五音 – Chinese philosophy and culture

wǔyīn 五音

The Five Notes

五声音阶,即宫、商、角、徵、羽等五个音高递增的音符,大致对应于今天简谱中的1、2、3、5、6。在角后、徵前加变徵,在羽后加变宫,即为七声音阶。音阶细分意味着旋律多变,不过基于五声音阶的古典音乐尽管变化相对较少,亦自有一种单纯、质朴、静穆、悠扬的美。因为古代雅乐、民歌多用五声音阶,所以常用“五音”泛指音乐。

The term refers to the five musical notes that rise in pitch, from gong (宫), shang (商), jue (角), zhi (徵), to yu (羽), which correspond roughly to the notes of 1, 2, 3, 5, and 6 in today’s numbered musical notation. When a zhi minus is placed before zhi and a gong plus after yu, this pentatonic scale becomes heptatonic. Such division of the musical notes gives rise to a variety of tunes. Although Chinese classical music based on a five-note scale does not vary that much, it retains the beauty of a simple, quiet, and lyrical style. As ancient refined music and folksongs were mostly based on a five-note scale, this term often referred to music in general.

引例 Citation:

◎高渐离击筑,荆轲和而歌,为变徵之声,士皆垂泪涕泣。(《战国策·燕策三》)

(高渐离敲着筑,荆轲和着节拍唱歌,发出变徵的声调,送行的人都流着眼泪小声地哭泣。)

Gao Jianli struck the zhu instrument. Jing Ke sang to the beat, uttering a zhi-minus note. Those who saw him off broke out in tears. (Strategies of the Warring States)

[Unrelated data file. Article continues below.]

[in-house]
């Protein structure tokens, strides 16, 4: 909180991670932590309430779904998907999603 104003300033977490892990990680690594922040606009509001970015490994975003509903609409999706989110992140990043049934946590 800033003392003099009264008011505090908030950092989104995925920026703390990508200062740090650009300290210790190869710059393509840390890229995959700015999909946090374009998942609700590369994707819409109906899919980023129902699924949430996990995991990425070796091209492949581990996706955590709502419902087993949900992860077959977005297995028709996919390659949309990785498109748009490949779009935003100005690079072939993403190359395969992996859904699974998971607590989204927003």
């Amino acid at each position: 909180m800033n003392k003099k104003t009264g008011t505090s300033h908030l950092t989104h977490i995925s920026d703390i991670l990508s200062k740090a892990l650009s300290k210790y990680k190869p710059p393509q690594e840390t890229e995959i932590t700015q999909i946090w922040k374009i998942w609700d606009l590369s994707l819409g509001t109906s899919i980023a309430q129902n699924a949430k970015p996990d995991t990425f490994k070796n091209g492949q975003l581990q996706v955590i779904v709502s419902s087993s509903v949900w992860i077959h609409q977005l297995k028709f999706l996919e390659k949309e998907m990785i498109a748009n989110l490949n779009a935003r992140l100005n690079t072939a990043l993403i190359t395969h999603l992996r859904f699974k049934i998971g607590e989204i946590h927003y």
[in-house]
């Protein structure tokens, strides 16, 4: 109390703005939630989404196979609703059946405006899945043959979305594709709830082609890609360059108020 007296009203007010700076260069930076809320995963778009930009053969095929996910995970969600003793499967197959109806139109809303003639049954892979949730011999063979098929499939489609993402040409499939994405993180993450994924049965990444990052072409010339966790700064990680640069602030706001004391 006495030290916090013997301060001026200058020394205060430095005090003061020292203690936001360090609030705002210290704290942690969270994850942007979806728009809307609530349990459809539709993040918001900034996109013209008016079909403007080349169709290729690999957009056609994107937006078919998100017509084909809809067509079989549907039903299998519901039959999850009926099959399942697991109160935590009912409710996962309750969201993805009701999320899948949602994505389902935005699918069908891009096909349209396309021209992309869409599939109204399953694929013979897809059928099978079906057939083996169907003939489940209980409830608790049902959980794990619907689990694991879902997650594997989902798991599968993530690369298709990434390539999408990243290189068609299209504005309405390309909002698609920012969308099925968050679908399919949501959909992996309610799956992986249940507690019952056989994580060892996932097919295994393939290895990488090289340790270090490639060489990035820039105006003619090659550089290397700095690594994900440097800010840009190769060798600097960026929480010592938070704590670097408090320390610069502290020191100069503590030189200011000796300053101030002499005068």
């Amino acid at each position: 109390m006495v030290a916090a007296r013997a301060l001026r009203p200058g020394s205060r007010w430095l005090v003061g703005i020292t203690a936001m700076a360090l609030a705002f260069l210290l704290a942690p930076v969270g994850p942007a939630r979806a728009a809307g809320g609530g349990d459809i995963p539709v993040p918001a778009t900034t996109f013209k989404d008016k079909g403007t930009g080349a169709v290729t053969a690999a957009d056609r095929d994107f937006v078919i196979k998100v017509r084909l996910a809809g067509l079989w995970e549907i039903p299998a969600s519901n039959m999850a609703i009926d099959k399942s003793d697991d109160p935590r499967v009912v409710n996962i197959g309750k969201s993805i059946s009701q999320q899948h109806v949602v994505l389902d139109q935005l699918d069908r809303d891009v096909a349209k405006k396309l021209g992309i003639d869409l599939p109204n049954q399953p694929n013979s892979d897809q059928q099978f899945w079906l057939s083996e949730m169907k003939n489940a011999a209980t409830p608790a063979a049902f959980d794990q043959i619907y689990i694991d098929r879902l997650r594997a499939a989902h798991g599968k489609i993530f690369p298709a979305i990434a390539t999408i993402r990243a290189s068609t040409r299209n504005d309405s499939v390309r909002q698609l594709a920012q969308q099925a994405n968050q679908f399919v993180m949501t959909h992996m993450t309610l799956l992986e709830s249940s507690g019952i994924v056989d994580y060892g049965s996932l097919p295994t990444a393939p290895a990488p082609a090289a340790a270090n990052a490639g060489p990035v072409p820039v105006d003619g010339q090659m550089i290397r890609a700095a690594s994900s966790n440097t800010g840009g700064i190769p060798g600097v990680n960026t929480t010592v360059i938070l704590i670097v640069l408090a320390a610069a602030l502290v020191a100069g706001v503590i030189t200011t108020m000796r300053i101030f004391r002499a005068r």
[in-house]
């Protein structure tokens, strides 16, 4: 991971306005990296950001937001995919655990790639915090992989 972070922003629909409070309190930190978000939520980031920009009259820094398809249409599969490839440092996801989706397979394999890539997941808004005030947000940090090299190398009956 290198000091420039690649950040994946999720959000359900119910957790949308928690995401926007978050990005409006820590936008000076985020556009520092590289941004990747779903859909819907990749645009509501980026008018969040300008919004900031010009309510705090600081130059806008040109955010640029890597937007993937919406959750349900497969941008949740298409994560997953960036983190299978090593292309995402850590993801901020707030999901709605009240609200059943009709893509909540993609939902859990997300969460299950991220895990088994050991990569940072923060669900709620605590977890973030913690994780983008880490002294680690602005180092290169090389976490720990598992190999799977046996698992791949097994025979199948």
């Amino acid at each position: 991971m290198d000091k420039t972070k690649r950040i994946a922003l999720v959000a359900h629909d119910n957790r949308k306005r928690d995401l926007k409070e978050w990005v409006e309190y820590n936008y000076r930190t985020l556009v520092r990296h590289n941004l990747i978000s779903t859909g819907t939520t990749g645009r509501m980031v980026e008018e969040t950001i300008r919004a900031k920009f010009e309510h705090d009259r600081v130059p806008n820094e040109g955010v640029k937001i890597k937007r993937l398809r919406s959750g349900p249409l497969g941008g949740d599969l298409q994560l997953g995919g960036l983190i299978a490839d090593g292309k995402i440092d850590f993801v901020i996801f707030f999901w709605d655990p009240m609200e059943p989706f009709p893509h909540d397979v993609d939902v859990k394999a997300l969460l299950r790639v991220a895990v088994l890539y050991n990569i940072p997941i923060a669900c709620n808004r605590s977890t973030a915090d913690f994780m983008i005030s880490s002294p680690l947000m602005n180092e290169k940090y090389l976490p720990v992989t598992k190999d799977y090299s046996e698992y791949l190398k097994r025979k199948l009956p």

◎五色令人目盲;五音令人耳聋;五味令人口爽;驰骋畋猎,令人心发狂;难得之货,令人行妨。是以圣人为腹不为目,故去彼取此。(《老子·第十二章》)

(缤纷的色彩,使人眼花缭乱;嘈杂的音调,使人听觉失灵;丰盛的食物,使人舌不知味;纵情狩猎,使人心情放荡发狂;稀有的物品,使人行为不轨。因此,圣人但求吃饱肚子而不追逐声色之娱,所以摒弃物欲的诱惑而保持安定知足的生活方式。)

A riot of color makes one dizzy; discordant melody damages one’s hearing; plenty of food numbs one’s taste bud; hunting to excess causes one to lose control over oneself; and a valuable object tempts one into stealing it. Therefore, a sage, once having eaten enough, will not seek sensual pleasures. Rather, he will abandon the desire for material comfort and be content with living a simple life. (Laozi)

◎五色杂而成黼黻,五音比而成韶夏,五情发而为辞章,神理之数也。(刘勰《文心雕龙·情采》)

(五色交错而成灿烂的锦绣,五音排列组织而成悦耳的乐章,五情抒发而成动人的辞章,这是自然的道理。)

When silk threads of various colors are woven together, a beautiful piece of embroidery is created. When the five musical notes are properly arranged, a beautiful melody is composed. When the five emotions are forcefully expressed, a beautiful piece of writing is created. This is all too natural and obvious. (Liu Xie: The Literary Mind and the Carving of Dragons)

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